Social media poetry – 新媒体诗歌

Melbourne social media poet Katie Keys and Chinese poet Yisha will discuss the future of Digital Literature at the Beijing Bookworm on September 10, 2014.
To prepare for this encounter, we asked each of them a series of questions – and are now sharing their answers as part of the Marco Polo Festival

Can you introduce yourself, particularly your practice of online literature
imgresKate
Hi, I’m Katie Keys (also known as @tinylittlepoems on Twitter, or as Kate Larsen in my day-job as Director of Writers Victoria in Melbourne).I’m a writer and poet who mostly works in the area of short-form digital poetry (I have posted a poem a day on Twitter for the last five years). With more than 2,000 of my tiny little poems now online, I like to joke that this project has given me a very large body of very small work.I recently shared some of my thoughts about digital writing through the form of tiny little poems themselves on the Writers Victoria blog.So, what does poetry mean to me?

The homes we make for words,

the niche we find,

the gaps we fill.

The wish we make,

the sum of all our parts. 

你好,我叫凯蒂•基斯(我在推特上的名字叫:@tinylittlepoems,由于我还担任墨尔本的维多利亚作家协会主席的职务,我的日常用名为凯特•拉森)。我是作家兼诗人,主要写短形式数码诗(过去五年中,我每天都在推特上贴出一首诗)。截至目前为止,我在网上已有2000多首精短小诗。我喜欢开玩笑说,这个项目使我的小作品取得了很大的体积。最近,我通过Writers Victoria blog这个博客上我的精短小诗的形式,跟人们分享了我关于数码诗的一些想法。那么,诗歌对我来说意味着什么呢?它意味着

我们为文字安下的家,

我们找到的神龛,

我们填补的空白。

我们许下的愿望,

诗:各个部分的总和

您可以自己介绍一下?特别介绍您网络文学的做法。
 WeiboYisha
伊沙,中国当代著名诗人、作家。 1966年生于四川成都。1989年毕业于北京师范大学中文系。现于西安外国语大学中文学院任教。出版著、译、编60余部作品。获美国亨利·鲁斯基金会中文诗歌奖金及中国国内数十项诗歌奖项。曾应邀出席瑞典第16届奈舍国际诗歌节、荷兰第38届鹿特丹国际诗歌节、英国第20届奥尔德堡国际诗歌节、马其顿第50届斯特鲁加国际诗歌节、中国第二、三、四届青海湖国际诗歌节、第二届澳门文学节等国际交流活动。2011年4月,我应中国四大网站之一——网易读书频道的邀请,开设了《新世纪诗典》微专栏,每天向读者推荐一首优秀的中文现代诗,三年零五个月来,一日无空,迄今已经推荐了1234首,出自545位当代中文诗人之手,每天有少则几万多则数十万的读者围观,是目前中文世界中最有公众影响力与专业权威性的诗歌平台,由此结集出版的纸质诗集《新世纪诗典(第一季)》、《新世纪诗典(第二季)》发行数万册,成为新世纪以来最为畅销的中文诗集。 Yi Sha, well-known contemporary Chinese poet and writer, was born in Chengdu, Sichuan, in 1966, and graduated from the Chinese Department, Beijing Normal University in 1989. He is now teaching in the School of Chinese Literature, Xi’an Foreign Languages University. To date, he has published over 60 books, written, translated or edited and won a grant from the Henry Luce Foundation in the USA and more than a dozen poetry awards in China. He was invited participate in a number of international exchange activities, such as the 16th International Poetry Festival in Sweden, the 38th Rotterdam International Poetry Festival in the Netherlands, the 20th Aldeburgh International Poetry Festival, the 50th Struga International Poetry Festival in Macedonia, the Qinghai Lake International Poetry Festival in China (the 2nd, the 3rd and the 4th), and the 2nd Macau Literary Festival.In April, 2011, Yi Sha, at the invitation of the dushu pindao (Reading Channel) at Wangyi, one of the four large internet sites in China, started running a micro-column, known as ‘Poetry Classics in the New Century’, recommending a good modern Chinese poem to the readers on a daily basis. For five months and three years, not a day goes by without one poem being recommended and, at the time of writing, 1234 poems, by 545 Chinese-language poets, have been recommended, with daily readers numbering in the tens of thousands at the minimum and in the hundreds of thousands at the maximum, it having now become a platform of professional authority for poetry with a major influence on the public in the Chinese-speaking world. Two books have resulted from this, Poetry Classics in the New Century (Vol., I) and Poetry Classics in the New Century (Vol., II), with tens of thousands of copies published, becoming the best-selling Chinese-language poetry collections since the beginning of the new century.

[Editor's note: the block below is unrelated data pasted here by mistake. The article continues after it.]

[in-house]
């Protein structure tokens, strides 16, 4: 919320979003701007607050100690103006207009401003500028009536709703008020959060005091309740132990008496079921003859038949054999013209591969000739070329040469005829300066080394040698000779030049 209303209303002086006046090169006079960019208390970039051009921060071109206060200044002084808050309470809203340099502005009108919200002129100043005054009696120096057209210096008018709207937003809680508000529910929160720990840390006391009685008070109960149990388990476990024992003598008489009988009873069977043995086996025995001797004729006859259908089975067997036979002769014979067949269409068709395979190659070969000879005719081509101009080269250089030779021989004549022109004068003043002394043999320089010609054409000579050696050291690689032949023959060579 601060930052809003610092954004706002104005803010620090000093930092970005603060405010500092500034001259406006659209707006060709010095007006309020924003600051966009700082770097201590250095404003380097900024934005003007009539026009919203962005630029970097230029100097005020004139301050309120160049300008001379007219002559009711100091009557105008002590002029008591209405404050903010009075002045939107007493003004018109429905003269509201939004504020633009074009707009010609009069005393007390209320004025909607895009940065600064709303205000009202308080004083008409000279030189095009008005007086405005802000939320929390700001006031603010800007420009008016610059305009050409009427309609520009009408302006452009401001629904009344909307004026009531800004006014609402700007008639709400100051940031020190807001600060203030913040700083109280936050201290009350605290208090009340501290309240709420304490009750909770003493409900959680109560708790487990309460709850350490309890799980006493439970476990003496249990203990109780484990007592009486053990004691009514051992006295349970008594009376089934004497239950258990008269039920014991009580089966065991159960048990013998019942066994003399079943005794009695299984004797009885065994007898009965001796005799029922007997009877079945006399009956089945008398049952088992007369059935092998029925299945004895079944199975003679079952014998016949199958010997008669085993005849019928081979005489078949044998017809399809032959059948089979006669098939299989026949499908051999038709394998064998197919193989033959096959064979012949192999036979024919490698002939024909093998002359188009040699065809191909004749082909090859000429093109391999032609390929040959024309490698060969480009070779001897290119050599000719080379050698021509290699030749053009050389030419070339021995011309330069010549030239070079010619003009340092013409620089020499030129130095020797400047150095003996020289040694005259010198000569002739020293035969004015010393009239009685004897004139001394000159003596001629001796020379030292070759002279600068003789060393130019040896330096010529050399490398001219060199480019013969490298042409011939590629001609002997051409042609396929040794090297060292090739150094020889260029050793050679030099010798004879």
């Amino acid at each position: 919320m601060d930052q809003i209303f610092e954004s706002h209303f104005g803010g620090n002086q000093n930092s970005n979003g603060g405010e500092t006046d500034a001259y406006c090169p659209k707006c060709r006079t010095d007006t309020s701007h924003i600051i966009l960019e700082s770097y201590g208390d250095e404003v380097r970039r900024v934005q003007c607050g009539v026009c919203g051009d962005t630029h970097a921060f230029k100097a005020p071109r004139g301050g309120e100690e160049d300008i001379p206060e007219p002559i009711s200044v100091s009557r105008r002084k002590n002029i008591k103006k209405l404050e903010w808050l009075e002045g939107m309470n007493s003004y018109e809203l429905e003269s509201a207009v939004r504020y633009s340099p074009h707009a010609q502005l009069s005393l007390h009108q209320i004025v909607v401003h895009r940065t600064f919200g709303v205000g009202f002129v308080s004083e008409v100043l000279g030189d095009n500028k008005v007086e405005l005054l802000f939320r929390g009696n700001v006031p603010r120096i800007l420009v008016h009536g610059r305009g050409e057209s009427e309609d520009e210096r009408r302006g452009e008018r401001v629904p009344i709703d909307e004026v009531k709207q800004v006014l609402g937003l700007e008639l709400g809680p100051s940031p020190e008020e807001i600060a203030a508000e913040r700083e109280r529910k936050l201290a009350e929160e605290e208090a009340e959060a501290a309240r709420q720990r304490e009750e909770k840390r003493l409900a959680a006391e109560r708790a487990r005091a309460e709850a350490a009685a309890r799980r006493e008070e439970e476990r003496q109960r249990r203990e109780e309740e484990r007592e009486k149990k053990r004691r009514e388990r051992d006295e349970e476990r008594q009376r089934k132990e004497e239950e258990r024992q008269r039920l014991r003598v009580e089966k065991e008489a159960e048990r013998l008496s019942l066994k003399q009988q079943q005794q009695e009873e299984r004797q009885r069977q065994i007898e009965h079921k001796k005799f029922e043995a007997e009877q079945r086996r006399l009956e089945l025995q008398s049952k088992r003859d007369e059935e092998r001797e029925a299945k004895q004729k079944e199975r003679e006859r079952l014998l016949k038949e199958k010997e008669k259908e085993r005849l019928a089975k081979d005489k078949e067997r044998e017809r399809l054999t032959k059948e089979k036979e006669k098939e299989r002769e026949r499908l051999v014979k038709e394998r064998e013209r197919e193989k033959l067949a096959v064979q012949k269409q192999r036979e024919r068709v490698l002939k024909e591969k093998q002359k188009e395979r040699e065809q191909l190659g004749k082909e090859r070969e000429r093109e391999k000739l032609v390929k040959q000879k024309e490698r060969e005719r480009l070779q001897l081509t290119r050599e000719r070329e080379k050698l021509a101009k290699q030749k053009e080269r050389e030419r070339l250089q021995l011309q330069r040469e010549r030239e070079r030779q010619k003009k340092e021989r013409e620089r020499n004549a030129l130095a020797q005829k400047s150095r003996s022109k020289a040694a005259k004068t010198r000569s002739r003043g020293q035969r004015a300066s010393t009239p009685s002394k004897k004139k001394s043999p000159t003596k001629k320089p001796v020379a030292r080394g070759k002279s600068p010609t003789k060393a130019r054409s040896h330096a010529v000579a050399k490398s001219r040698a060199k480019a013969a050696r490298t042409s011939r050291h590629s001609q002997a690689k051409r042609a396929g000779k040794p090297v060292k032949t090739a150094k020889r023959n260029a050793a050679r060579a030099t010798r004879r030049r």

What do you think is the difference between online poetry and traditional poetry?
imgresKate
New technologies have taken poetry off the page and into people’s Facebook feeds. Whether surfing blogs or websites, or scrolling through social media, non-traditional poetry audiences can stumble across a poem almost by accident. Someone who may never have dreamed of picking up a poetry book can now find and enjoy a bite-sized poem that could change the way they think about words or the world.The number of ways they find and read that poem have changed too. From tankas to TXT SPK, to visual poetry and quoted memes, or videos, audio files and more. Poetry is everywhere (and is now much more easy to find).Twitter may not have the best reputation. But if you take the time to look past the boring and banal, you can find beauty, creativity and an amazingly active online community.Twitter’s 140 character limit makes it perfect home for short-form poetry. But it’s not only about the word-count that brings Twitter its thriving #poetry community. Some people use it to publish full poems, while others link to longer poems on their websites or share quotes from poems they like. Some write in specific forms (like #haiku), some write very short stories (#vss), and some use Twitter to send out a daily #poetryprompt for other people to respond to. There are thousands of poets writing from all sorts of places in all sorts of styles. And thousands more on Facebook, or Pinterest, or Weibo. 新技术把诗歌从纸页上移除,进入“脸书”,成为人们的“饲料”。无论是在博客或网站冲浪,还是滑动着穿过社交媒体,非传统的诗歌观众总是能够碰巧撞上一首诗。一个连做梦都想不会想到拿起一本诗集来看的人,却可能找到一首只占很小比特量的诗,改变他们对文字或世界的看法。他们寻找并阅读那首诗的方式也发生了改变。从短歌到TXT SPK(即聊天室语言—译者注),到视觉诗歌和引用视讯,或音频文档以及其他,诗歌到处都是(而且现在容易找得多)。推特的名声可能不是最佳。但是,如果你花点时间,略过无聊和平庸之作不看的话,你就能找到美、创意和一个极为活跃的网上社区。推特的140个字符限制,使之成为短形式诗歌完美无缺之家,但推特这个欣欣向荣的#诗歌社区的产生,并不是受限文字带来的。有些人用推特发表整首诗歌,而其他人则把它用作链接,通向他们的网站或分享他们喜欢的诗歌引文。有些人以特定的形式写作(如#haiku),有些人写作很短的故事(#vss),还有些人用推特每天发送诗歌(#poetryprompt),让别的人来回应。现有成千上万的诗人以各种各样的风格在各地写作。还有更多的人在Facebook、Pinterest或微博上写作。
您觉得网络诗歌和传统诗歌有什么区别?
 WeiboYisha